European Power Reserve Margins

reserve marginsReserve margins are clearly acceptable in Europe, even to 2015, assuming capex as planned. There is however a risk of excess capacity if the economic slowdown continues beyond 2010 and renewable investments continue growing aggressively yet nuclear lives are extended. Capex cuts in liberalized markets should take care of this and it becomes a defining factor to monitor as new strategy plans are unveiled. In my view, current forward curves are justified by supply management (including in this nuclear closures) and demand recovery. If we doubt the recovery of demand, I believe capex management will happen more abruptly than estimated as companies become more aware of their optimal gearing.

In the past three weeks we have received data from different banks using the UCTE adequacy reference report. The unanimous analysis is that reserve margins in Europe are adequate assuming there is growth in demand. The positive outcome could be that the progressive increase in renewable energy and gas puts upward pressure on power prices, as well as the gradual loss of base load generation (nuclear, hydro from lower rainfall) relative to the overall generation park. However, renewables have proven to be less “positive” for prices due to perceived overcapacity.

The sector spends c33% of its market cap on capex every year in the 2009-2012 period. I believe we have seen the peak of capex and a move into managing existing assets and returns.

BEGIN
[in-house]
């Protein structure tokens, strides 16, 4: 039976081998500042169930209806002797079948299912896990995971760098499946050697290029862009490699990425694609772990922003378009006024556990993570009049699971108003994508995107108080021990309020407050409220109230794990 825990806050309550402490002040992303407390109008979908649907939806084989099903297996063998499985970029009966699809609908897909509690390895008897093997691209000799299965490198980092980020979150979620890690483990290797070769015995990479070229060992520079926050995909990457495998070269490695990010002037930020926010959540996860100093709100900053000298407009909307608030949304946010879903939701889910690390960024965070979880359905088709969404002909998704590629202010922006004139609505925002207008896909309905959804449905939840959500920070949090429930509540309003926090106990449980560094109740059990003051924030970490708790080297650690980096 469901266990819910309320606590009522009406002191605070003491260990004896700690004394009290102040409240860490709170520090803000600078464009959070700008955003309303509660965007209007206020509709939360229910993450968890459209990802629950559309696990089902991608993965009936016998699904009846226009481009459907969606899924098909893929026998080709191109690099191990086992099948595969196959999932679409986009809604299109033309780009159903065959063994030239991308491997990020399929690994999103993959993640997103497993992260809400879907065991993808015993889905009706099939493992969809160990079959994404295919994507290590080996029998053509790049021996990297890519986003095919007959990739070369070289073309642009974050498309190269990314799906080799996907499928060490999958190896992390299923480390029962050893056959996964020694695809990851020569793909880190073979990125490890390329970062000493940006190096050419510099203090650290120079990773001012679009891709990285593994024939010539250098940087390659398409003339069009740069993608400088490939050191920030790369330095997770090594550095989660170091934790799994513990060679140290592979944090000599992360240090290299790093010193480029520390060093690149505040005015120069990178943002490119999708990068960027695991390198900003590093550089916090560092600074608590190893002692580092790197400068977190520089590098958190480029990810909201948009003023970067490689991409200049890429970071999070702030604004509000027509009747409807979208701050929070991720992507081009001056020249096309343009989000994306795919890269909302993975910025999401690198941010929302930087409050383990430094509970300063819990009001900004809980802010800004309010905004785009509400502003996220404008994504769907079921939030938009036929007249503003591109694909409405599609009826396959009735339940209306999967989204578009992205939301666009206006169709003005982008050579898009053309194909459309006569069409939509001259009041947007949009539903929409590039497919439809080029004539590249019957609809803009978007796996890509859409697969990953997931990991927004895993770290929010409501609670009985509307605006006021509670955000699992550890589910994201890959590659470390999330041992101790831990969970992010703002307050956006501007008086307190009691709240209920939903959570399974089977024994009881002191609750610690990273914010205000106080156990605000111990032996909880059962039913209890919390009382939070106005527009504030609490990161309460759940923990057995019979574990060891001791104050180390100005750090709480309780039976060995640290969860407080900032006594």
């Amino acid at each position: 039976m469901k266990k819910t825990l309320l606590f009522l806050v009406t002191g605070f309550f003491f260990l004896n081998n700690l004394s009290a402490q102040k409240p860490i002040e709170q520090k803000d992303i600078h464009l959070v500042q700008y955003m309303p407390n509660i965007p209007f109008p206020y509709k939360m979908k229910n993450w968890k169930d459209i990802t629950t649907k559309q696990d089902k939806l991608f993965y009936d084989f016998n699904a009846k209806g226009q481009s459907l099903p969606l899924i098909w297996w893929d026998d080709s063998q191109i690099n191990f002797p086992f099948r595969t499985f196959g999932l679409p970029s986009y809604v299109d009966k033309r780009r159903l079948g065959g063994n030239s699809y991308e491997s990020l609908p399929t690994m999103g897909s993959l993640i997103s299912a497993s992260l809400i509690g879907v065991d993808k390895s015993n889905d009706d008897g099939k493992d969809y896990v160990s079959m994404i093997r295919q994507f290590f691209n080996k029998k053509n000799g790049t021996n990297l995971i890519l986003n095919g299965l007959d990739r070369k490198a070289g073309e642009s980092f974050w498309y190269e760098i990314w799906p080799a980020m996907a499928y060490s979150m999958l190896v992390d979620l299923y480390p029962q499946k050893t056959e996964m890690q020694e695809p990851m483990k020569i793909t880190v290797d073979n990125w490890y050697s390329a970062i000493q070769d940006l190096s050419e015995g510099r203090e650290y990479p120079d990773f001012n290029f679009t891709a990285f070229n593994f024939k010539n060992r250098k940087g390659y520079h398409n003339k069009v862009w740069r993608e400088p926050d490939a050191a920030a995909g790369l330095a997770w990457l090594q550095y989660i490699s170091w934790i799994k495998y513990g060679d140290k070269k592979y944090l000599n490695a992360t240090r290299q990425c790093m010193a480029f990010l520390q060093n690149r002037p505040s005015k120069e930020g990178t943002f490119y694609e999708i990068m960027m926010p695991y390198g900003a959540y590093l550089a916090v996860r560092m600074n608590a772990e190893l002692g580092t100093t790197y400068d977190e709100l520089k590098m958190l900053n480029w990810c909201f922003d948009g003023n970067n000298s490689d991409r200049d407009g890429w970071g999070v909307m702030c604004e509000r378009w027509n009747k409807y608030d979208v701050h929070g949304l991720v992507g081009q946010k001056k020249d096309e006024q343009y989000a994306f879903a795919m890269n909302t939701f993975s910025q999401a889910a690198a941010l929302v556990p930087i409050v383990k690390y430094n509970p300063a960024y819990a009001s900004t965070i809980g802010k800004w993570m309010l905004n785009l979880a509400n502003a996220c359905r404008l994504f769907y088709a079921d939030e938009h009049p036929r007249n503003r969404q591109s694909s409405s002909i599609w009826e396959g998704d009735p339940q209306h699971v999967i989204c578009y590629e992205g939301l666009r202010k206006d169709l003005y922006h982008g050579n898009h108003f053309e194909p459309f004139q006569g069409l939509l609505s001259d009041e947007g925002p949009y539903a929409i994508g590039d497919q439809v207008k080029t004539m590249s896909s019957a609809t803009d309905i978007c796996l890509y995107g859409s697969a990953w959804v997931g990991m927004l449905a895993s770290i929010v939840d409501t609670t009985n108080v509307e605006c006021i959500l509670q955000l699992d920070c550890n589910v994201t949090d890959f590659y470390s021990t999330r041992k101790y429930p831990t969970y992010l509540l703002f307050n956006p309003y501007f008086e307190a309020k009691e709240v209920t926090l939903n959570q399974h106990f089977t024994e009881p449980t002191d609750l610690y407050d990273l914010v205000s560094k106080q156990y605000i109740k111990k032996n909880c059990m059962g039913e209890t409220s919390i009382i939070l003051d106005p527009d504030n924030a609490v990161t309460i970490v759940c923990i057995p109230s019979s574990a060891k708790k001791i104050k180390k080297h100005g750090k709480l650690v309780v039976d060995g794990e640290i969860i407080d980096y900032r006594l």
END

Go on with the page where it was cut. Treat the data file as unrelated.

The reason why the forward curves on spark spreads remains positive comes mainly from the perception that demand growth will return in 2010 (driven by return of industrial sector) to a level of 1.2% pa and the general perception of a good oligopolistic nature of the sector in Europe, where companies can manage output. The interesting thing is that with current capex the reserve margins in all of Europe are solid.

Three things can put pressure on power prices:

. Renewable roll-out beyond requirement.

. CCGTs working at cash break-even to offset cost of take-or-pays.

. Demand flat beyond 2010 due to increased efficiency and lower industrial output.

In Europe under the conservative scenario used by UCTE, the adequacy reference margin rises from 50 to 59. More importantly, the “reliable available capacity” figure rises from 462GW to 521GW (a 1.1% annual increase for an expected total 1.5% annual demand growth).

This basically means that new capacity is expected to cover demand growth with no relevant impact in reserve margins. If demand does not return, capex cuts (or delays) can easily manage reserve margins in countries where companies control their investments with limited government intervention.

Two important facts to mention: a) Nuclear power availability comes down from 111.7GW to 96.7GW. This is because the UCTE assumes nuclear life will not be extended in Germany(where the reserve margin is expected to stay flat on new hard coal plants and renewables). B) renewable capacity seems underestimated. The estimate of EU increasing renewables (ex-Hydro) to 85GW seems very low. On my numbers we have 65GW of wind in European as at end 2008, with projections of 145GW by 2013. Today we have less than 10GW of PV but that could easily double or triple over the same period.